ART / Gloomy adventures of a stick-in-the-mud: What was Georges Rouault afraid of, exactly? A retrospective at the RA reveals a morose child lashing out at the adult world (CORRECTED)

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The Independent Culture
CORRECTION (PUBLISHED 28 MARCH 1993) APPENDED TO THIS ARTICLE

IT'S NOT often you find an artist who is genuinely dispiriting, whose work - whether good or bad, maladroit or accomplished - makes the heart sink. But such is the effect of Georges Rouault. Here is his special distinction, whether or not one is irritated by his harping on misery. Why so morose? It would have been easy for him to become a better artist. He could have changed his subject matter, lightened his palette, taken drawing lessons, or tried to please. He did none of these. Somehow he couldn't. Rouault was stubborn as well as mournful, stuck in the mud of his unhappiness.

On the other hand he may have realised that the power of his art came from this one furrow of the imagination. Though it is repetitious, the show at the Royal Academy demonstrates his force and is as good a Rouault exhibition as we are ever likely to see. I write 'see' with reservations, since much of the work is hard to examine. Nine-tenths of the pictures are glazed, because they are watercolours, and lighting has to be low for conservation reasons. This gives one the sensation of peering beyond a flashing surface into a dark interior.

The few oil paintings on show don't have glass and are immediately more attractive. Rouault used pigment in slabs and smears, not looking for any niceties. For this reason his oil paintings are more believable than his watercolours. The lighter medium ought to give clarity, delicacy and atmosphere. But Rouault's brush stabs and swirls. He is unsure of his definition and solves problems by recourse to murk. There is just one area where all these difficulties find a resolution - Rouault's ceramics. His vases have a glaze of their own, not the imposition of a sheet of glass, and his brush slides around their roundness, as though the decoration were as liquid as the substances the vases were formed to contain.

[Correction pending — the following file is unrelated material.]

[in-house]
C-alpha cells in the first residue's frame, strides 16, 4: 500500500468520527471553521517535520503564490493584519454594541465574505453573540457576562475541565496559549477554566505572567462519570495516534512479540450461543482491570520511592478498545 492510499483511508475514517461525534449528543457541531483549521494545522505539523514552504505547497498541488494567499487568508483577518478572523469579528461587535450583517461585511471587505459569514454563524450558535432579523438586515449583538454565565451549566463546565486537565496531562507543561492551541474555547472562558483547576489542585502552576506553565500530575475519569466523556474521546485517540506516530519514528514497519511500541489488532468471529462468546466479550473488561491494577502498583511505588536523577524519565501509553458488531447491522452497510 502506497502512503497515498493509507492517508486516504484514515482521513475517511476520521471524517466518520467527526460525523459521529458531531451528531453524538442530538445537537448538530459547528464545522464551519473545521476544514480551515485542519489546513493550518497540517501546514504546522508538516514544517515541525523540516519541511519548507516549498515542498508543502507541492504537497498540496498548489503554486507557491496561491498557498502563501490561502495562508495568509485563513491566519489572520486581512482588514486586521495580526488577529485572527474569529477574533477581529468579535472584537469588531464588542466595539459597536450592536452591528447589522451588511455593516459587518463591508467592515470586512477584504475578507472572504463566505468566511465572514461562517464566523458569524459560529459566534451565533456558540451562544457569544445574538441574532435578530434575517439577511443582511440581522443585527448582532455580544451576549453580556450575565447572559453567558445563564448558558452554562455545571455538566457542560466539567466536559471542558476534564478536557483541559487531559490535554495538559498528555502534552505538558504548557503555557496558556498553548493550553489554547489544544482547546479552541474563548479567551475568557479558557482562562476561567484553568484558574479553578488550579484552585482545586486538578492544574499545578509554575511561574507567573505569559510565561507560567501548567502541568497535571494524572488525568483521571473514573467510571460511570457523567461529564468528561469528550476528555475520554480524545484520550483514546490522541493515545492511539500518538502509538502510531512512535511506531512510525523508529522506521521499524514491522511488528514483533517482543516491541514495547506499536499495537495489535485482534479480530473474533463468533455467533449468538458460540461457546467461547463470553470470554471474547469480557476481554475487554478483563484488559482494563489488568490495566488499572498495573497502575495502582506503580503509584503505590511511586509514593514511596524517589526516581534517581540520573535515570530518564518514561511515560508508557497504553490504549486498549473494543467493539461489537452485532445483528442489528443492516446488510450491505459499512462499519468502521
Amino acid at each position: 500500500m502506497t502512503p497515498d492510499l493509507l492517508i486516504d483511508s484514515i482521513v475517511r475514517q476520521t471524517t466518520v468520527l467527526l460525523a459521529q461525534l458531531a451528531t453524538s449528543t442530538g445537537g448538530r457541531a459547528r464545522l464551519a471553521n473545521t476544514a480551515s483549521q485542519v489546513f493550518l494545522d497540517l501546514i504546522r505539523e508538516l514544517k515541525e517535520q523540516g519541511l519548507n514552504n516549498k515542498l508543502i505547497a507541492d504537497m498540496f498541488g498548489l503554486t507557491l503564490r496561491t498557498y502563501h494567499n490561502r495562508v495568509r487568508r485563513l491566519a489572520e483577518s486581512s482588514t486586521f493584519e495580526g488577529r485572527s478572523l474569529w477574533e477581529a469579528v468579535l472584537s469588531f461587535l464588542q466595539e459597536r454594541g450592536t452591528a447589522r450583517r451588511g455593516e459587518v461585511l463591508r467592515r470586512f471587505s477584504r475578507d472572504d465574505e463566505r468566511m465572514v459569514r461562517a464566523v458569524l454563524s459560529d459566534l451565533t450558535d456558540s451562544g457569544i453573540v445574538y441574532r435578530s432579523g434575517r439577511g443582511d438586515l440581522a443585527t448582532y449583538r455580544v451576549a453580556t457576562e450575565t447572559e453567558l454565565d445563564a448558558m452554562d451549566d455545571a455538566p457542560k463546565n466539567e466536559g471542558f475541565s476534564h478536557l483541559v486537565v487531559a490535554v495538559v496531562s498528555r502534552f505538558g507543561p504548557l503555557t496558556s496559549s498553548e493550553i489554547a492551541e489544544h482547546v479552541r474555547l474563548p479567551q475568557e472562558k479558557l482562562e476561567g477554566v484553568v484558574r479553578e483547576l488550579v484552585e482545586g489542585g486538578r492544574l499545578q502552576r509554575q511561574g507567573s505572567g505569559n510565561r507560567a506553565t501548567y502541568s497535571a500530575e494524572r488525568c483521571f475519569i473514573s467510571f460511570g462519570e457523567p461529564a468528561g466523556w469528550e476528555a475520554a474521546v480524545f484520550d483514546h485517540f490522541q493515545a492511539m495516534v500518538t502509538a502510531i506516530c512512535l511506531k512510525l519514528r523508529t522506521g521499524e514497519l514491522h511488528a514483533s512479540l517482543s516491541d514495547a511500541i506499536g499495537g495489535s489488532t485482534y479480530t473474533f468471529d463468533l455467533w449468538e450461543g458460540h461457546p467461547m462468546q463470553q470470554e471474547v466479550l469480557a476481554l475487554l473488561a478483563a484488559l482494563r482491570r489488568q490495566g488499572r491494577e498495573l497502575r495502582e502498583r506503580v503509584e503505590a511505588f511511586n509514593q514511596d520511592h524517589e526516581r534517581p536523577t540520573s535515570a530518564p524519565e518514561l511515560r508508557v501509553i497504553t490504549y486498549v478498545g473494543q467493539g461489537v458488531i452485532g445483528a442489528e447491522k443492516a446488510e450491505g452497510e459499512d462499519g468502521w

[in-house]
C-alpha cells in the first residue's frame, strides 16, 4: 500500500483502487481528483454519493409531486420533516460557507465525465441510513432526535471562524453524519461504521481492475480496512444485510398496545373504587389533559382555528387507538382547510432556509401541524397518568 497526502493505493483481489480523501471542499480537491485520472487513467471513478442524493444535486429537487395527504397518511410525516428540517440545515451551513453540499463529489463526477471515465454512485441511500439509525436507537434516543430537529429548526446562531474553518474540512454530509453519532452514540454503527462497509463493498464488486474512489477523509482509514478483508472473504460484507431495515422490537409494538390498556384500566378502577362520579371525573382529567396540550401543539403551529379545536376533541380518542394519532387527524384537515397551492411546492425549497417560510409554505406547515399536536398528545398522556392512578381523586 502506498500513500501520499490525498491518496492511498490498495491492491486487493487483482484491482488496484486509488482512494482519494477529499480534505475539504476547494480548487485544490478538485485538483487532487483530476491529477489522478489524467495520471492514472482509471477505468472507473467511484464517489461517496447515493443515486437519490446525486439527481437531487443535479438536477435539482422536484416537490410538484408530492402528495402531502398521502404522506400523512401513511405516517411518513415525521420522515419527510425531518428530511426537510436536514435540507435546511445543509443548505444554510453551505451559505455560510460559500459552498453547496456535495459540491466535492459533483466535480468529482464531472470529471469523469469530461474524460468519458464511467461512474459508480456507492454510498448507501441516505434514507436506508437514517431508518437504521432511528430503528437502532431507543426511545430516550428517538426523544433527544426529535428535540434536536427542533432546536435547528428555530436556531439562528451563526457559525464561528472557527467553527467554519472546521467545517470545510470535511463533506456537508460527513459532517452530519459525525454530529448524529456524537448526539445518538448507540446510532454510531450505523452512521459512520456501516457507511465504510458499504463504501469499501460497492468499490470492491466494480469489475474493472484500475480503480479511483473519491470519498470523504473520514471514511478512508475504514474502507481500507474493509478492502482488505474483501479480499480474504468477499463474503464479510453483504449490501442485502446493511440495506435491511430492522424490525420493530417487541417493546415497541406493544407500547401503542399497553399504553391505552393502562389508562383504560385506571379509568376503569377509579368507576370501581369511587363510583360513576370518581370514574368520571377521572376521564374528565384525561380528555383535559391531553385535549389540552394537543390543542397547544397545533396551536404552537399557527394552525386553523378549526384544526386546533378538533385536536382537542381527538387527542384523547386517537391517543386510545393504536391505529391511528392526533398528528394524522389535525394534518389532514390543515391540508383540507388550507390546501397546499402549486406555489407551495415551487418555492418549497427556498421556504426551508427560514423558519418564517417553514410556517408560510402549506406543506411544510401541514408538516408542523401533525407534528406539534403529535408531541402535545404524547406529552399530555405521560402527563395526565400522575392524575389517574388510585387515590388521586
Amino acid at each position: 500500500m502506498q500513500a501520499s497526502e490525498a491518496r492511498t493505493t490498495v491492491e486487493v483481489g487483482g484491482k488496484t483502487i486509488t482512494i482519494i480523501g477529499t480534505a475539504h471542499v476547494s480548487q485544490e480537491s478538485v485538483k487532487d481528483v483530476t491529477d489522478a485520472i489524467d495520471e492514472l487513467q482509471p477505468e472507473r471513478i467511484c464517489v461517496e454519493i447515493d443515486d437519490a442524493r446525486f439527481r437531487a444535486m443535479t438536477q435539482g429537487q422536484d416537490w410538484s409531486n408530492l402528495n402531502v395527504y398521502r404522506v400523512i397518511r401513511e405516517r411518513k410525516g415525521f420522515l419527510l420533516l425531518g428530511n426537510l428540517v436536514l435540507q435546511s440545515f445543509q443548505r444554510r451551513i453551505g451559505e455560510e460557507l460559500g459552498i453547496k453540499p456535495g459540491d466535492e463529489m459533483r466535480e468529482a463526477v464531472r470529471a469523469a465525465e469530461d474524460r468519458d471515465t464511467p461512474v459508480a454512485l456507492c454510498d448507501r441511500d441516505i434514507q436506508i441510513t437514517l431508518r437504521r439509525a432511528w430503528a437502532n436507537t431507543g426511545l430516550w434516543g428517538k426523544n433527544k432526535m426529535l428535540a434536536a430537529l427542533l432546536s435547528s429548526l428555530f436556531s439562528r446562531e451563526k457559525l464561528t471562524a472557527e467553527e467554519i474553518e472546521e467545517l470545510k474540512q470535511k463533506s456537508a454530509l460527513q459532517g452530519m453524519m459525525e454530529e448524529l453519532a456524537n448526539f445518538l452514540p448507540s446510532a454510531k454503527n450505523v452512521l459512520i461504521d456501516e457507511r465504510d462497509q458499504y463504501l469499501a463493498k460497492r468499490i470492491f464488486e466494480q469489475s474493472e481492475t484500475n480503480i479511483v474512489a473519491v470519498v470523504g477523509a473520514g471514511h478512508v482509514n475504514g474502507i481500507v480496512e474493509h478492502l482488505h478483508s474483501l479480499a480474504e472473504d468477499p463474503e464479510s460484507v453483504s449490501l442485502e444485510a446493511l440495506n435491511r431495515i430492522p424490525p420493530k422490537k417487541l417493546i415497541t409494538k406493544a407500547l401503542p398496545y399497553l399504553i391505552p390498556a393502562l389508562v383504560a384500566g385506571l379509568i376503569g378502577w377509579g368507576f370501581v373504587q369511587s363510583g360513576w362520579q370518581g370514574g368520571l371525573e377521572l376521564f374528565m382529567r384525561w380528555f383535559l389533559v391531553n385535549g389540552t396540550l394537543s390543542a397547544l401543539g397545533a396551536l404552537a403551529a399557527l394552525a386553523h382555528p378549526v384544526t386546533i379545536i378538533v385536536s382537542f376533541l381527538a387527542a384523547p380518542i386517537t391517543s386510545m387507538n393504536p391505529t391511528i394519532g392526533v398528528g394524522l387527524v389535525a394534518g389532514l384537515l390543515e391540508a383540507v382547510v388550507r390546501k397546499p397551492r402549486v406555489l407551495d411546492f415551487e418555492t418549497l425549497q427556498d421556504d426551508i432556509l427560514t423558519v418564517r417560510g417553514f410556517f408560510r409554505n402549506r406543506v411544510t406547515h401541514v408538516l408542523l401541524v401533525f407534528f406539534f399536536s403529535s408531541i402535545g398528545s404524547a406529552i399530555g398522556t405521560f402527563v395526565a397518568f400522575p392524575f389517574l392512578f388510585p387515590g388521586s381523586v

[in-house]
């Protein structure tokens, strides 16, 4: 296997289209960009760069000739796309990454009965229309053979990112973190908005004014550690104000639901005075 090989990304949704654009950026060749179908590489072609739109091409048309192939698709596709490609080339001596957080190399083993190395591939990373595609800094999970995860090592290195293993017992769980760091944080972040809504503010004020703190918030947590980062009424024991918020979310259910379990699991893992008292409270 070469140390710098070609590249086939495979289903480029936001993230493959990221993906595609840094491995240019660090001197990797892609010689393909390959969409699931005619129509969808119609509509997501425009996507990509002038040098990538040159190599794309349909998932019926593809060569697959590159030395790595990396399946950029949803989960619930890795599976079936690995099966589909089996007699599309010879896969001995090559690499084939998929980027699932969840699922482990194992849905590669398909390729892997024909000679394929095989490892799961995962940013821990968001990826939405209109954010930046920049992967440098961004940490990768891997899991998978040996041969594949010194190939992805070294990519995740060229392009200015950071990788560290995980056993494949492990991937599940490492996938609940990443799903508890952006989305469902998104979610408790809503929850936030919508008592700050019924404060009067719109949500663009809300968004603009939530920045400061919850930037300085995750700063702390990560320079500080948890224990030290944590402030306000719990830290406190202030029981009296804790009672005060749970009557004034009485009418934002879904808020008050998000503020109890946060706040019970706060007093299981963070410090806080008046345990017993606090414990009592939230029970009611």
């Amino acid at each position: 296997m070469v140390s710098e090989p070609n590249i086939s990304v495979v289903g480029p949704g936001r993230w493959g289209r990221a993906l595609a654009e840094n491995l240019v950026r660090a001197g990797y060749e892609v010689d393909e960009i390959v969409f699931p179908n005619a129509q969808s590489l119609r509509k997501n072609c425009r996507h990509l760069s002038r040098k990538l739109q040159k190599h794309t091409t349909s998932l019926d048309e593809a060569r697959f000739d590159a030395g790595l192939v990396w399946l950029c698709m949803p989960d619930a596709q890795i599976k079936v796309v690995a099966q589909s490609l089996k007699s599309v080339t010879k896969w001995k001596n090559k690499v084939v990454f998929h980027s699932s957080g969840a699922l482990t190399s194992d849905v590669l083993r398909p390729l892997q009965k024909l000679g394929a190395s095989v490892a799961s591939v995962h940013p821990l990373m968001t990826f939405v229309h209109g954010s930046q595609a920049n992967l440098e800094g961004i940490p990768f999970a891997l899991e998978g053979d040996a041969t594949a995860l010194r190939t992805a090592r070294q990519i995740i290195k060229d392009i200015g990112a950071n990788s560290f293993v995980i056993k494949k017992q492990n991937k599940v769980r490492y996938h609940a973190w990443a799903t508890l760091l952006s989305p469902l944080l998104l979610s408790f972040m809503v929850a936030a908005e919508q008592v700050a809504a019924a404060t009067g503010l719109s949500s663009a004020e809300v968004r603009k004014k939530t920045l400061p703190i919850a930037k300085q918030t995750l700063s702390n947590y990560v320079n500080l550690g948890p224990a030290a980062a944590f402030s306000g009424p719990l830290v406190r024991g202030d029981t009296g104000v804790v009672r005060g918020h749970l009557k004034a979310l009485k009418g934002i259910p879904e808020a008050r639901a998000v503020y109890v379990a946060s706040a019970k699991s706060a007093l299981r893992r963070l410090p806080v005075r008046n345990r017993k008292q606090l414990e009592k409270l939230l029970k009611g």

A further reason for liking these vases is that their sensuality is frank and relaxed. This was not his normal stance. Rouault was not the only artist to be obsessed by prostitution. But his obsession was dull. It lacked the social observation of Lautrec or Degas and had none of the bitterness of Picasso or the superbly sexist mania of Munch. He could have done with more Baudelaire in his soul. As things were, Rouault entrusted his soul to the Roman Catholic Church, and to some pretty strange branches of the religion. The real nature of his faith is still obscure. Nor do we know much about the nervous breakdown that preceded the work in this exhibition. But it is certain they were connected, and the result was an art of religiosity coupled with a half-modern daring.

Rouault did not really wish to be a modern artist, but could scarcely escape his times. He was born during the Paris Commune, studied with Matisse and other fauves and felt the authority of Cezanne. He was also affected by an apprenticeship in the stained-glass business and by his very curious job as curator of the Gustave Moreau Museum. Moreau liberated some of his pupils, but the physical presence of his studio turned into a tomb must have darkened the tones of the young man's creative life.

The RA show begins with a self-portrait from 1895 that will long remain with people who consider Rouault's character. It is extraordinary how he looks so afraid of himself. Sadly, it is the most moving picture in the exhibition. I wonder whether the many dejected clowns of later years are disguised attempts to portray himself, and whether this charcoal drawing is their progenitor. Rouault often said he was painting humanity. But surely it is more likely he was painting his own predicament, that of a lonely, juvenile figure in a world where all women are whores and all men are judges. Why else paint these terrifying legal people?

The peculiarities of his technique are said to be part of Expressionism. Maybe. But the waywardness of his watercolour brush speaks also of childishness. He strikes out, not quite knowing what he is doing, disgruntled and impotent. Sarah Whitfield, whose exhibition this is, calls him 'a strong, even an extreme, radical'. If this is true, it can only be because something was stunted in Rouault's development.

'Georges Rouault: The Early Years' is at the Royal Academy, W1 (071-439 4997), to 6 June.

CORRECTION

In his column last Sunday, Tim Hilton said the Royal Academy's Rouault exhibition had been put together by Sarah Whitfield. We are happy to make it clear that it was in fact conceived and organised by the Pompidou Centre, and the curator was Fabrice Hergott.

(Photograph omitted)

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